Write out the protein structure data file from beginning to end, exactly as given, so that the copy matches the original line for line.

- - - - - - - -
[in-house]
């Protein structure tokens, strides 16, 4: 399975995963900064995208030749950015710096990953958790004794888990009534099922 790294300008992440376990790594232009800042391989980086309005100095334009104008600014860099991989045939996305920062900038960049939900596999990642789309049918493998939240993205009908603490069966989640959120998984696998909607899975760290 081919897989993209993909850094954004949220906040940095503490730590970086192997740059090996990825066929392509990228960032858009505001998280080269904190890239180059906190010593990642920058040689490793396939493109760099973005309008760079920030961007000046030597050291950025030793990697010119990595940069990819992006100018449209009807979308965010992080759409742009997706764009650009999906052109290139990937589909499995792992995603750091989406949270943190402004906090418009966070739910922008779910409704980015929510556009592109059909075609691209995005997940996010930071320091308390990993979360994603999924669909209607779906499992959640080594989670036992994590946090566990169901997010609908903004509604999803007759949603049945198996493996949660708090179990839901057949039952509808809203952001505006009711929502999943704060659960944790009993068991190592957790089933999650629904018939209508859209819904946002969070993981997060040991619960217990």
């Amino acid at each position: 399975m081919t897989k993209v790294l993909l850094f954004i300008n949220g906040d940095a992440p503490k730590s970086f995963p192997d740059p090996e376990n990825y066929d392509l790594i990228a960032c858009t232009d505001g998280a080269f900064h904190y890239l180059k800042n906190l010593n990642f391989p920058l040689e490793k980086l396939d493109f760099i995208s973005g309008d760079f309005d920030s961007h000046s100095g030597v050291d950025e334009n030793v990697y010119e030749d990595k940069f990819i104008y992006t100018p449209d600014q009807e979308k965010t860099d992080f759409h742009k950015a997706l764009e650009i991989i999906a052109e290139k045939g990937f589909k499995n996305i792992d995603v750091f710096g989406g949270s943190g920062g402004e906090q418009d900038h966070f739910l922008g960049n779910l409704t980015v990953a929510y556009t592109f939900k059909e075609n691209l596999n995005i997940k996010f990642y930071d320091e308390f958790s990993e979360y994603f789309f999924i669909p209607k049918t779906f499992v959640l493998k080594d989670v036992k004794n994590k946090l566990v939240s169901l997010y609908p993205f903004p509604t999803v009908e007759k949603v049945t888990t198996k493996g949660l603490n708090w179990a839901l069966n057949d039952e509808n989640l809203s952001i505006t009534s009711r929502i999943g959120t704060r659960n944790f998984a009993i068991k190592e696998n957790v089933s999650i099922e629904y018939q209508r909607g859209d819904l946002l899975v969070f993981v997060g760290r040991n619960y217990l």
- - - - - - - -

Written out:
[in-house]
């Protein structure tokens, strides 16, 4: 399975995963900064995208030749950015710096990953958790004794888990009534099922 790294300008992440376990790594232009800042391989980086309005100095334009104008600014860099991989045939996305920062900038960049939900596999990642789309049918493998939240993205009908603490069966989640959120998984696998909607899975760290 081919897989993209993909850094954004949220906040940095503490730590970086192997740059090996990825066929392509990228960032858009505001998280080269904190890239180059906190010593990642920058040689490793396939493109760099973005309008760079920030961007000046030597050291950025030793990697010119990595940069990819992006100018449209009807979308965010992080759409742009997706764009650009999906052109290139990937589909499995792992995603750091989406949270943190402004906090418009966070739910922008779910409704980015929510556009592109059909075609691209995005997940996010930071320091308390990993979360994603999924669909209607779906499992959640080594989670036992994590946090566990169901997010609908903004509604999803007759949603049945198996493996949660708090179990839901057949039952509808809203952001505006009711929502999943704060659960944790009993068991190592957790089933999650629904018939209508859209819904946002969070993981997060040991619960217990």
């Amino acid at each position: 399975m081919t897989k993209v790294l993909l850094f954004i300008n949220g906040d940095a992440p503490k730590s970086f995963p192997d740059p090996e376990n990825y066929d392509l790594i990228a960032c858009t232009d505001g998280a080269f900064h904190y890239l180059k800042n906190l010593n990642f391989p920058l040689e490793k980086l396939d493109f760099i995208s973005g309008d760079f309005d920030s961007h000046s100095g030597v050291d950025e334009n030793v990697y010119e030749d990595k940069f990819i104008y992006t100018p449209d600014q009807e979308k965010t860099d992080f759409h742009k950015a997706l764009e650009i991989i999906a052109e290139k045939g990937f589909k499995n996305i792992d995603v750091f710096g989406g949270s943190g920062g402004e906090q418009d900038h966070f739910l922008g960049n779910l409704t980015v990953a929510y556009t592109f939900k059909e075609n691209l596999n995005i997940k996010f990642y930071d320091e308390f958790s990993e979360y994603f789309f999924i669909p209607k049918t779906f499992v959640l493998k080594d989670v036992k004794n994590k946090l566990v939240s169901l997010y609908p993205f903004p509604t999803v009908e007759k949603v049945t888990t198996k493996g949660l603490n708090w179990a839901l069966n057949d039952e509808n989640l809203s952001i505006t009534s009711r929502i999943g959120t704060r659960n944790f998984a009993i068991k190592e696998n957790v089933s999650i099922e629904y018939q209508r909607g859209d819904l946002l899975v969070f993981v997060g760290r040991n619960y217990l």